The second story about the PSG directors’ share exchange is that Mouton did not know about the plans of his two board members. “Mouton was angry about it. Angry and disappointed. It was the first time that members of the PSG inner circle sold PSG shares,” says Doringdraad, the pseudonym of a well-known analyst who has long kept an eye on the PSG Group. In May 2016, Mouton resigned from the Steinhoff board and sold all his Steinhoff shares.
The well-known political and economic analyst JP Landman says that if you have good contacts, you have a greater chance of achieving success in South Africa. He refers to this as “social capital”: “All the research indicates that social capital is vital to succeed, whether you are in Stellenbosch or in the Free State or in other parts of the country. Social capital is just the relationships, the trust or simply the people who talk to each other.”
Landman says he doubts whether it’s accurate to refer to the Stellenbosch elite as a “mafia” or a “club”: “I don’t know if it is really a club, we know of big fights between people who are evidently included in the group. I don’t think the guys spend Christmas Eve together. So, it’s actually a fictional thing, the notion of a club. What is actually important is to have and to build networks.” He says the Steinhoff saga would definitely have caused tensions between people who trusted each other.
Is there a new generation of super-rich on the way? Landman offers his view: “As the saying about billionaires goes, one third is entrepreneurs who build new businesses; one third works for large companies where they are well paid; and one third is the ‘lucky sperm club’ who inherit wealth. In all three categories, people can perform outstanding work and create value. So, yes, new players will emerge as the old generation moves on. The process will continue within, but also beyond Stellenbosch.”
The alleged affair
It was not only Jooste’s so-called business tricks that were exposed in December 2017. His alleged extramarital affair with a 34-yearold blonde polo player named Berdine Odendaal also made the news. On 13 December 2017, HuffPost South Africa reported that Odendaal drives around in a silver Bentley and a white Ferrari and owns ten multimillion-rand properties in the pristine Val de Vie polo estate near Paarl. She lives in a luxury apartment in Bantry Bay, near Clifton. Stefan Potgieter, Jooste’s son-in-law, apparently manages the apartment on behalf of a group called Coy’s Properties.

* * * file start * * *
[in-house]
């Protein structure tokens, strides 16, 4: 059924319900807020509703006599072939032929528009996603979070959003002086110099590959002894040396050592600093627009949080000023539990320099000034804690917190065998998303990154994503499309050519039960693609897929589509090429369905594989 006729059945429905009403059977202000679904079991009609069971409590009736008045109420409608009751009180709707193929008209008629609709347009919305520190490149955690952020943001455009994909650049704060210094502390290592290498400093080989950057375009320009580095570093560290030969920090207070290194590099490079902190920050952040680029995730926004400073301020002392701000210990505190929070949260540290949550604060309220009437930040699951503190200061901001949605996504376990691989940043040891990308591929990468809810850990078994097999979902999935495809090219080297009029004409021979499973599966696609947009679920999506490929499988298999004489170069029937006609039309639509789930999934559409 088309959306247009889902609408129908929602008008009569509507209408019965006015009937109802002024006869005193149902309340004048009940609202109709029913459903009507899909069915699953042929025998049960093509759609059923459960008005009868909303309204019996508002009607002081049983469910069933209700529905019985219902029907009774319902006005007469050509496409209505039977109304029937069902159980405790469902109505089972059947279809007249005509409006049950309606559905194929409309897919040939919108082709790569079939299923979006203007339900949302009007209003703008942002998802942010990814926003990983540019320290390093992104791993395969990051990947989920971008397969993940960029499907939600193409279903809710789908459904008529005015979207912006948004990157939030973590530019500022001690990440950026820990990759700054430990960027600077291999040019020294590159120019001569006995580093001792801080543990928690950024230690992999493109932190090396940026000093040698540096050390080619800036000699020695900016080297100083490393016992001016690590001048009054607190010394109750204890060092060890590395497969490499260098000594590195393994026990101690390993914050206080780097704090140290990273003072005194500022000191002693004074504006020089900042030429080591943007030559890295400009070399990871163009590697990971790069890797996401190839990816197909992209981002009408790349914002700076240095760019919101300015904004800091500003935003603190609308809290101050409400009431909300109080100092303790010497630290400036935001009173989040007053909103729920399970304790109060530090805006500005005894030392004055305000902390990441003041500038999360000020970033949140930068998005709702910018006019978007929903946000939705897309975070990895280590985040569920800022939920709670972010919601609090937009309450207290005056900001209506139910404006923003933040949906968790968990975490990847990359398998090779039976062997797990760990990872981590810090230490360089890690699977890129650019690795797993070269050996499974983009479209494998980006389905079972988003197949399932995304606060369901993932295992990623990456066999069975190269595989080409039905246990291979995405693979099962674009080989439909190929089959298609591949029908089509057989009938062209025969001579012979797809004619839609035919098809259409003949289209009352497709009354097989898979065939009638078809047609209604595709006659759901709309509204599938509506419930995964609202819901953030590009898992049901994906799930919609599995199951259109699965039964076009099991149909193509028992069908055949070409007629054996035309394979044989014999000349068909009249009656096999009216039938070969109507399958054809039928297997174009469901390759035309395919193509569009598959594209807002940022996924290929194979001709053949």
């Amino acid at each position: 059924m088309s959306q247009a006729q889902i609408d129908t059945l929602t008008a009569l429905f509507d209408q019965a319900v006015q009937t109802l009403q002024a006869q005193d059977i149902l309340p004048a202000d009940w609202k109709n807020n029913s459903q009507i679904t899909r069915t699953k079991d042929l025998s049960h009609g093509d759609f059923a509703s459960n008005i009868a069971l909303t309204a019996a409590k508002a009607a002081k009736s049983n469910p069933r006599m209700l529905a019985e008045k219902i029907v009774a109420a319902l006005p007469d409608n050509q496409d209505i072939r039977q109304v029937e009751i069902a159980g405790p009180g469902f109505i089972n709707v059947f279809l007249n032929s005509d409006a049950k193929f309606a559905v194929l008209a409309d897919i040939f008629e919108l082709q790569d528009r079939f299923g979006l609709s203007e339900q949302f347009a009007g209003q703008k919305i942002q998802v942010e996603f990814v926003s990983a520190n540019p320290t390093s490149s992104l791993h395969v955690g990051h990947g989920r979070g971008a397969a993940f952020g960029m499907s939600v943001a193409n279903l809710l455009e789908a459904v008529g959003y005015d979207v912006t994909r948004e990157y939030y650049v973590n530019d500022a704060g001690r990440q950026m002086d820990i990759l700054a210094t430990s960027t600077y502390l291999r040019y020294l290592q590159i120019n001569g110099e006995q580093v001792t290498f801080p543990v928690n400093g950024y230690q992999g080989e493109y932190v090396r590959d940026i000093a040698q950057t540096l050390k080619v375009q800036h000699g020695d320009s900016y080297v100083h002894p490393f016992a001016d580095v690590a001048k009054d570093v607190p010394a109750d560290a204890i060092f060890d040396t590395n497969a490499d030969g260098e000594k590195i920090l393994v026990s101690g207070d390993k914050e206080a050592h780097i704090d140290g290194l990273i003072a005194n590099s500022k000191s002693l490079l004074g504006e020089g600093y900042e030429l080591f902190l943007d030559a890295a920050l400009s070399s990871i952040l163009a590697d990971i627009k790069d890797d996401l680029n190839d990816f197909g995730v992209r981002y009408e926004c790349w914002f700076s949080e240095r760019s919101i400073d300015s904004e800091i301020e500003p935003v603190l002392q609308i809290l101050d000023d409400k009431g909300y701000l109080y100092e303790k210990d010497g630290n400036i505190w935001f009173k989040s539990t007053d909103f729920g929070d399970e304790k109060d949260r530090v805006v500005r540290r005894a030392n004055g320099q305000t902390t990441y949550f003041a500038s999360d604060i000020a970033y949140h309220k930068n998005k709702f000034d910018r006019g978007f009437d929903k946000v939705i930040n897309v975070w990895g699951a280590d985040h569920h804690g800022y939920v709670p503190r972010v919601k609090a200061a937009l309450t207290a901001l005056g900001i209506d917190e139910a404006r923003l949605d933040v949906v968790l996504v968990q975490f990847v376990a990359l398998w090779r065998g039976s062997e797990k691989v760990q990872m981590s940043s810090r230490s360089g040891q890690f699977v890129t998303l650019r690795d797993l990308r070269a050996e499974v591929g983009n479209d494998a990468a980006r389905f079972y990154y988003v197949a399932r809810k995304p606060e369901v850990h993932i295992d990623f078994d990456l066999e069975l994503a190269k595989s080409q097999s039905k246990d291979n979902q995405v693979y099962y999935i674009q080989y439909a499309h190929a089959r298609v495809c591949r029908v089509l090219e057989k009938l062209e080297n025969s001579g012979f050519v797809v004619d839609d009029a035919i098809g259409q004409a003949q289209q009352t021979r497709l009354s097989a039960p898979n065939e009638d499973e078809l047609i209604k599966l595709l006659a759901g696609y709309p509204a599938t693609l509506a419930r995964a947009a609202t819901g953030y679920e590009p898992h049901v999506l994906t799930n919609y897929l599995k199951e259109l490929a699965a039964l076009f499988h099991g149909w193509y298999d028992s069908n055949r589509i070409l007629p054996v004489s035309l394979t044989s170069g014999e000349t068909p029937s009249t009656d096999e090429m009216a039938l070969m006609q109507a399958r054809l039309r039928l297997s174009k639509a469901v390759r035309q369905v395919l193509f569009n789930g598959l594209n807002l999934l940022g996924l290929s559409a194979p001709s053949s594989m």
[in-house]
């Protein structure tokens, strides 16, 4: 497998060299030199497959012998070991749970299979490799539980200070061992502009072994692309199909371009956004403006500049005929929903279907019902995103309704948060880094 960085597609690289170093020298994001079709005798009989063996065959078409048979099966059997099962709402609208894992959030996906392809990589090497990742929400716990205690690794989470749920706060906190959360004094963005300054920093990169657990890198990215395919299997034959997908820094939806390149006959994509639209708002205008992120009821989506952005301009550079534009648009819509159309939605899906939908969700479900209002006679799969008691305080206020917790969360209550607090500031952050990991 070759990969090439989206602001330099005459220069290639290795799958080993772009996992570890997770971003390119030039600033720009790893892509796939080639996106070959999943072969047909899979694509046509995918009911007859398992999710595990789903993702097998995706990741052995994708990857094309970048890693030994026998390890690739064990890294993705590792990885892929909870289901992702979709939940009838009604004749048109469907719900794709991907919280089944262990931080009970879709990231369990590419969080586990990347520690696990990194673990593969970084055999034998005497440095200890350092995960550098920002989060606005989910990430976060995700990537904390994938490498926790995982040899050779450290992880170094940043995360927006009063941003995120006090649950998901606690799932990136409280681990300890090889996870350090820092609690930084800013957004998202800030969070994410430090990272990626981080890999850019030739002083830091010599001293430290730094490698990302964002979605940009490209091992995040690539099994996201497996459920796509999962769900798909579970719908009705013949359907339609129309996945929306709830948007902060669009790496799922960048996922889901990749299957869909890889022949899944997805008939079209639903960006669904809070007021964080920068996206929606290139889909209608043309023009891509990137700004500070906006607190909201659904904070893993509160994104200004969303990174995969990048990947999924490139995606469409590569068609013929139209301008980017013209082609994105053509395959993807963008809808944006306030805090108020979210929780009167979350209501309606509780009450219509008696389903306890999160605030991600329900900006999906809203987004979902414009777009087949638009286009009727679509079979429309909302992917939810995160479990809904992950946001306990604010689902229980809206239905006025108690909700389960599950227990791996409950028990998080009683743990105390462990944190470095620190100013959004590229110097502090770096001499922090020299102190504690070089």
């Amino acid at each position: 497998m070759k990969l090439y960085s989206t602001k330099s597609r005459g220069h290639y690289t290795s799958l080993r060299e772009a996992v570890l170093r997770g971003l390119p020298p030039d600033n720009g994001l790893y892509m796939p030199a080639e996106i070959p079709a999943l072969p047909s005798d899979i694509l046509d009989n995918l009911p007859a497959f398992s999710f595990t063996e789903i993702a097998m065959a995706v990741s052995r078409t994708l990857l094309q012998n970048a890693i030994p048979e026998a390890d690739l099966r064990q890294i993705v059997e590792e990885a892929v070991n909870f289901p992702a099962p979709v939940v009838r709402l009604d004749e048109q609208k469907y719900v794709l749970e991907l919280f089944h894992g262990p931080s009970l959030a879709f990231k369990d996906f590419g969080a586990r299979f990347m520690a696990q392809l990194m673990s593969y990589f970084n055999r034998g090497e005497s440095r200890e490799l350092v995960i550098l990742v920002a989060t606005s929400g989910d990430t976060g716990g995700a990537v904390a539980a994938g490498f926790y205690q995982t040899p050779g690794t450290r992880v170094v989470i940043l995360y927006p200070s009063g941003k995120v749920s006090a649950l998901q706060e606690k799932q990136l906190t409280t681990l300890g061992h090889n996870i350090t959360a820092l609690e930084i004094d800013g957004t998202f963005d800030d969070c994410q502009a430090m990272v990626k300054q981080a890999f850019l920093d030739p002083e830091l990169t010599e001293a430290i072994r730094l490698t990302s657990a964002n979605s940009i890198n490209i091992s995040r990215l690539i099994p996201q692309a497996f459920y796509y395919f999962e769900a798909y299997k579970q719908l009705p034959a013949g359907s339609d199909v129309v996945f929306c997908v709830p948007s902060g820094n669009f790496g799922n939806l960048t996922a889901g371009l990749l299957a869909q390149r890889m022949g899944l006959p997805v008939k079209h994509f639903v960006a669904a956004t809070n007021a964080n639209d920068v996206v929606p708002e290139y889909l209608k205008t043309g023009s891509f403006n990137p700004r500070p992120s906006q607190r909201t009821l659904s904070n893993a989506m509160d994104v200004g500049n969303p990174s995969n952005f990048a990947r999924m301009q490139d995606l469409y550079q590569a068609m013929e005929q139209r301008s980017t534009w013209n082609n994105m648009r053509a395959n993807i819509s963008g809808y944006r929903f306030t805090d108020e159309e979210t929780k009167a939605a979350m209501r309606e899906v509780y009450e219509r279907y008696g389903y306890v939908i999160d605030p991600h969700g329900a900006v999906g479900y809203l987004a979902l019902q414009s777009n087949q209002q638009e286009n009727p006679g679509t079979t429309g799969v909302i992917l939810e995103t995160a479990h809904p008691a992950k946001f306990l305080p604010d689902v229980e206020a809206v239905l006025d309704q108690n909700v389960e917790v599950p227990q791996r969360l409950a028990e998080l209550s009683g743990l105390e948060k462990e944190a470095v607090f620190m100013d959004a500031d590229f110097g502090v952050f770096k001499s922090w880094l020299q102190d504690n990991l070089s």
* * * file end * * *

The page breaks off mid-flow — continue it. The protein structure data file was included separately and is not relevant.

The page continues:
One Malcolm King, a friend of Jooste’s, owns Coy’s Properties. The Bantry Bay apartment was bought for R21,5 million in 2012, Huff- Post South Africa reported.
Odendaal did not want to talk to the media in December 2017, and in May 2018 she also declined the opportunity to comment. After the Steinhoff scandal broke, Odendaal disappeared from the public eye for months. In March 2018, she appeared in public again at Val de Vie for the Veuve Clicquot Polo Championship.
Two senior Steinhoff managers say Steinhoff chauffeurs regularly drove Odendaal around. “Many people in the group knew about the affair.”
Wiese says he was not aware of the relationship: “If it is true that he has a secret lover, I would never have trusted him.” He says that in his time as chairperson of the Pepkor Group he fired three senior executives because they cheated on their wives: “If a man can lie to his wife, he will lie to me too. Whitey sometimes had the same issue at Shoprite. He always said he could forgive a footprint, but not a footpath.”
Anger in Stellenbosch
Stellenbosch residents are angry about the reputational damage done to their town as a result of the Steinhoff scandal. Johann Rupert, chairperson of Richemont and one of the wealthiest people in South Africa, was born and raised in Stellenbosch. Rupert tweeted the following on 11 December 2017, a few days after the scandal broke: “Although I left Stellenbosch in 1975, it really irritates me that none of the so-called ‘Stellenbosch mafia’ who is causing so much damage to the town’s reputation was born or raised in Stellenbosch. All of them are ‘immigrants’.”
Rupert’s comment upset other Stellenbosch residents who were not born in the town.
“It is quite wrong to paint everyone who lives and contributes here with the same brush as Jooste and his men,” one well-known resident said.